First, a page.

Response to the Secure Work Pilot Scheme Consultation Paper
Department of Jobs, Precincts and Regions
I am pleased to provide feedback on the Secure Work Pilot Scheme Consultation Paper released by the Department of Jobs, Precincts and Regions. I hope that the points I make will be duly considered in the design and operation of the program which will provide up to five days’ pay per year at the minimum wage for casual and other insecure workers in priority industries.
My contribution stems from my background as a hire car driver and commercial passenger vehicle business owner for over 30 years. I was also recent past president of the Commercial Passenger Vehicle Association of Australia (CPVAA, 2014-2018). Now an elected member of the Legislative Council in the Parliament of Victoria and Leader of the Transport Matters Party.
I have a sincere interest and am a strong advocate for improvements in the Commercial Passenger Vehicle (CPV) industry and the lives of the stakeholders working within it. Transport workers across Victoria in the taxi, hire car and rideshare industry provide essential services integral to our public transport network.
The CPV industry is particularly relied upon in regional and rural areas where transport options are limited and by those who are most vulnerable – the sick, frail, elderly, those who are young and at risk, and those travelling late at night. Without the drivers in this industry, many would have no other means of transportation.
At the same time, the drivers working within this sector are some of the most vulnerable and exploited workers of any industry. There is no award wage applicable to this industry, no formal employment agreement, no sick pay, holiday pay or superannuation. Gross earnings are entirely dependent on the time invested in driving and the number of other CPVs on the road diluting the overall market. The industry is comprised of self-employed sole traders, independent contractors, bailee drivers and owner operators. Some are only fleeting when they need a boost to their income derived from other sources, for others this is their primary and only income.
The predominant demographic of the CPV industry particularly in metropolitan areas is new Australians who are unskilled and from linguistically diverse backgrounds with limited alternative employment opportunities. It is commonly known that drivers earn well below the minimum wage taking into consideration fuel and other running costs of the vehicle, insurances, booking service provider affiliation fees, commissions and taxes.
Prior to the CPV industry reforms of 2017 which deregulated market entry, there were approximately 5,500 registered taxi vehicles in Victoria and around 2,800 hire cars or pre-booked vehicles. Since 2017 these numbers have grown to a total of almost 89,000 registered CPVs on our roads, a striking ten-fold increase from only 4 years ago. The market has not grown comparably and yet the number of vehicles continues to rise unabated.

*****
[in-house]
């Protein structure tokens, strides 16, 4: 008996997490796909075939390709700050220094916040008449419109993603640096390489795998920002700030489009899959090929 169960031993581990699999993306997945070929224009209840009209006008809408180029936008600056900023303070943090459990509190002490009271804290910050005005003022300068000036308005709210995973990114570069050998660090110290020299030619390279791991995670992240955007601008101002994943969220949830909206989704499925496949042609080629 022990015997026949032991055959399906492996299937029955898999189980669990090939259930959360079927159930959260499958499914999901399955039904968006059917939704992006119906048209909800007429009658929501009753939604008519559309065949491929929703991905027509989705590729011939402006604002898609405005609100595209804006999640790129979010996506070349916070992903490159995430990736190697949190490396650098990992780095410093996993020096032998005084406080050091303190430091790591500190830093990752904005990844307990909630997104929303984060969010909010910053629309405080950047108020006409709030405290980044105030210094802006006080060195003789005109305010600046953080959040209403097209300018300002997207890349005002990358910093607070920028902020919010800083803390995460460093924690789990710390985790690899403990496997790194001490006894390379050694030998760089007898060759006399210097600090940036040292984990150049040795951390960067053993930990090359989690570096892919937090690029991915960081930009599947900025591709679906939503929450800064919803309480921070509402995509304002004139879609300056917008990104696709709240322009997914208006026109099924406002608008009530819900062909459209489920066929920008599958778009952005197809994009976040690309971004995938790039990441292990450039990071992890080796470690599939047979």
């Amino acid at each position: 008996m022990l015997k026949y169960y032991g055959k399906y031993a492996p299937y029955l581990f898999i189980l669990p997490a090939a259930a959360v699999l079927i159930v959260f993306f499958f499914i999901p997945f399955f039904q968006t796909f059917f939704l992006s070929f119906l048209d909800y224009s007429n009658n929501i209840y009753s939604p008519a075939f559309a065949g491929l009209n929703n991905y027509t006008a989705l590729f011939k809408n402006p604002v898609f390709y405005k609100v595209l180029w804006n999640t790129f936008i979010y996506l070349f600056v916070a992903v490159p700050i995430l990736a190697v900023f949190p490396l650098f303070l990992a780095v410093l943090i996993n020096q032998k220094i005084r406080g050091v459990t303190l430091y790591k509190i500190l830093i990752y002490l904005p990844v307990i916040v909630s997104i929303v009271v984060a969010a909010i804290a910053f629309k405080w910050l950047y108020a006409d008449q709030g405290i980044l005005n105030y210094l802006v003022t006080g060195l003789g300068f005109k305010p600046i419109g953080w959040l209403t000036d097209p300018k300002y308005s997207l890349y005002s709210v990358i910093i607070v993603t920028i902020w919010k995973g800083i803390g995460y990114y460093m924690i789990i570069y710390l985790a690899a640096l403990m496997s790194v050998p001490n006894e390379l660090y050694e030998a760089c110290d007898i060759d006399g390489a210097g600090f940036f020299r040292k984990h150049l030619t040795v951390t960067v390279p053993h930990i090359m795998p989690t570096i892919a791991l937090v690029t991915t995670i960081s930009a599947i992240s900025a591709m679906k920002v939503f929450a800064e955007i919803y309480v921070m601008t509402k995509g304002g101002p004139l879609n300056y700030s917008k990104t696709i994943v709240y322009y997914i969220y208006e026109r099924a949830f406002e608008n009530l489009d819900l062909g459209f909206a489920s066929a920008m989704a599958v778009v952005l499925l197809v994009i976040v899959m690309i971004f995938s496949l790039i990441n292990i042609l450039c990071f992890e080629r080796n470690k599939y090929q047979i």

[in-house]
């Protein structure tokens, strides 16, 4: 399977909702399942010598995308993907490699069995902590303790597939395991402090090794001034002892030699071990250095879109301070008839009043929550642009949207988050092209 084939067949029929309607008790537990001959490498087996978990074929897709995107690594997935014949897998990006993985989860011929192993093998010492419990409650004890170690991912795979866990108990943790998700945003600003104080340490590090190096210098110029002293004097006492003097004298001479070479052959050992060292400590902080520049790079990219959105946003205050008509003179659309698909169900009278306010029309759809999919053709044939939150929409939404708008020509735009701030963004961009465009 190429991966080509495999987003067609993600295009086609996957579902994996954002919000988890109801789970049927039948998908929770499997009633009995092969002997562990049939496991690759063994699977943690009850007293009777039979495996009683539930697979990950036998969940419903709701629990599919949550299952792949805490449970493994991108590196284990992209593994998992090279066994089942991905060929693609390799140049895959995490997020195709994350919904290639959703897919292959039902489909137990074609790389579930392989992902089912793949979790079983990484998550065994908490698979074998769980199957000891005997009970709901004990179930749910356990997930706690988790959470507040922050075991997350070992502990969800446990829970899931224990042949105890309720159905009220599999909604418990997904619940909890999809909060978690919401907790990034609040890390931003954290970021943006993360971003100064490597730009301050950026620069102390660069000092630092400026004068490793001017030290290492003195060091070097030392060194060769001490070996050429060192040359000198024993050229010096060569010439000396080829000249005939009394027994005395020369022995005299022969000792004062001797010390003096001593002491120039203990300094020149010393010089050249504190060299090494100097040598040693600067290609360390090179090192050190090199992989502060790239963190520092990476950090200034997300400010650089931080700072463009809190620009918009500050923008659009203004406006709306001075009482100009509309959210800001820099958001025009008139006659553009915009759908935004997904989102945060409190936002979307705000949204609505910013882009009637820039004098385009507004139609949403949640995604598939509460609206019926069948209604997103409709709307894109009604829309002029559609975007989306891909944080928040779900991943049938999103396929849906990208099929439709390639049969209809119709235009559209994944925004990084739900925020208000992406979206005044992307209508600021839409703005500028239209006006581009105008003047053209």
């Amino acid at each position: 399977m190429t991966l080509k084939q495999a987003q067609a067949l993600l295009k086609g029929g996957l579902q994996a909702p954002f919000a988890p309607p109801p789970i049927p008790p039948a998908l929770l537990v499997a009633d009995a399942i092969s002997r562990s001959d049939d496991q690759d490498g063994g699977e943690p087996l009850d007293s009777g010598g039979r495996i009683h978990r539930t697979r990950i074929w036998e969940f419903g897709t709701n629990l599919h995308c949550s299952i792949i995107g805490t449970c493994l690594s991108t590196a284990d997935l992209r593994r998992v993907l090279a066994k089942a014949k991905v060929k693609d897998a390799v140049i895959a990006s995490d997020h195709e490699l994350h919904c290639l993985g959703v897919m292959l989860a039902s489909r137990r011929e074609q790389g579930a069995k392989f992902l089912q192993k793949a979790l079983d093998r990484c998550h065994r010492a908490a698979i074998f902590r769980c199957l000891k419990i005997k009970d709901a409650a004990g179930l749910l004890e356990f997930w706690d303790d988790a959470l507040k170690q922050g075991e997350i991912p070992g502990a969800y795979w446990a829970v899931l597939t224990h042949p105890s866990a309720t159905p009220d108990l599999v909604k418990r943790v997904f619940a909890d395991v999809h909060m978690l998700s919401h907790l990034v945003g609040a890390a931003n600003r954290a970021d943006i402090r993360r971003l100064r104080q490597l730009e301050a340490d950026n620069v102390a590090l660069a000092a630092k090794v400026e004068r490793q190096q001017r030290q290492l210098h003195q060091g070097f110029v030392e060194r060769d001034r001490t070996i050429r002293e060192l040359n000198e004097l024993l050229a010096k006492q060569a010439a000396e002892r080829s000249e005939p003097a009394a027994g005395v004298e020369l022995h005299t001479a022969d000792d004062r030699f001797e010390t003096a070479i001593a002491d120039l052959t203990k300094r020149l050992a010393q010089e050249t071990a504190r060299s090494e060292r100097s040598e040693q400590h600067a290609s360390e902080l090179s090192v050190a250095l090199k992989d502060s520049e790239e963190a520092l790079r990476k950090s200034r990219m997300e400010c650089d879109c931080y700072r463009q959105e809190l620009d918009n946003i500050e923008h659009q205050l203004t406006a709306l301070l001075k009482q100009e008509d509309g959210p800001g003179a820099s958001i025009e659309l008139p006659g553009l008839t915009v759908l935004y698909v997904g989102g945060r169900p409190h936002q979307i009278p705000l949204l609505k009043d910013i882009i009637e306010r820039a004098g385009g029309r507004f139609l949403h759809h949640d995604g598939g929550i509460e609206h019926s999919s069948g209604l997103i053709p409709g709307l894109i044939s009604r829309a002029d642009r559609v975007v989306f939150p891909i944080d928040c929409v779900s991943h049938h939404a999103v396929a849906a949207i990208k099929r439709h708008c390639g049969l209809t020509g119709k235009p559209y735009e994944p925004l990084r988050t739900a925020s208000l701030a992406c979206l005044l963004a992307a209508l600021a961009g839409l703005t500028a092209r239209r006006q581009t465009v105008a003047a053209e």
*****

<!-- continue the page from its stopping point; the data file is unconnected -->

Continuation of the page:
Drivers today are working longer for less than they have ever earned and this of course has been compounded by the impact of the COVID-19 pandemic. These are the working poor who, under the current health crisis, put themselves and their families at risk everyday working in enclosed spaces with a constant stream of anonymous passengers. They do so as they are completely reliant on the income, however meagre, to support their families.
The threat of losing their job is not the issue for these drivers as they are not formally employed and can come and go as they please. The industry is entirely flexible and there is no shortage of a car to drive. However, with the diminishing income available to be made in an oversupplied market and now also severely depressed due to a reduction in the movement of people under lockdown, there is immense financial pressure to work at all costs, even while unwell.
Only recently on 8 August 2021, Cairns was placed under lock down orders due to a taxi driver who had tested positive for COVID. At the time of writing, the driver had been infectious in the community for 10 days and it is unknown how the virus was contracted. This is not an isolated case. I am aware of other drivers who have attended work unwell only to later find they were COVID positive.
For people who are financially stressed, there is added pressure to soldier on despite feeling unwell. There is often no other option as a loss in income is not something that can be absorbed. Drivers live shift to shift and day by day without much in reserve financially. For them, there is no choice but to work potentially putting the community at risk.
A number of industries have been listed in the Consultation Paper and are expected to be included in the Pilot Scheme. Notably absent, however, is the CPV industry and other transport and delivery related occupations representing some of the most underprivileged workers in our society. For all the reasons highlighted in this submission, it is paramount that these workers are financially supported through illness so that they are positioned to make better choices for their own health and the health of the community. Providing up to five days’ pay per year at the minimum wage for workers in the CPV industry will encourage this.
The CPV industry must be considered for inclusion in the Secure Work Pilot Scheme. Having said this, given the broad range of workers in the industry with different levels of investment in their time, the scheme should differentiate between those whose primary income is derived from the CPV industry and others who work predominantly in other employment and are only active in the industry occasionally.
I look forward to detailed consideration of this proposal and I would welcome the opportunity to discuss my submission.
Rod Barton MP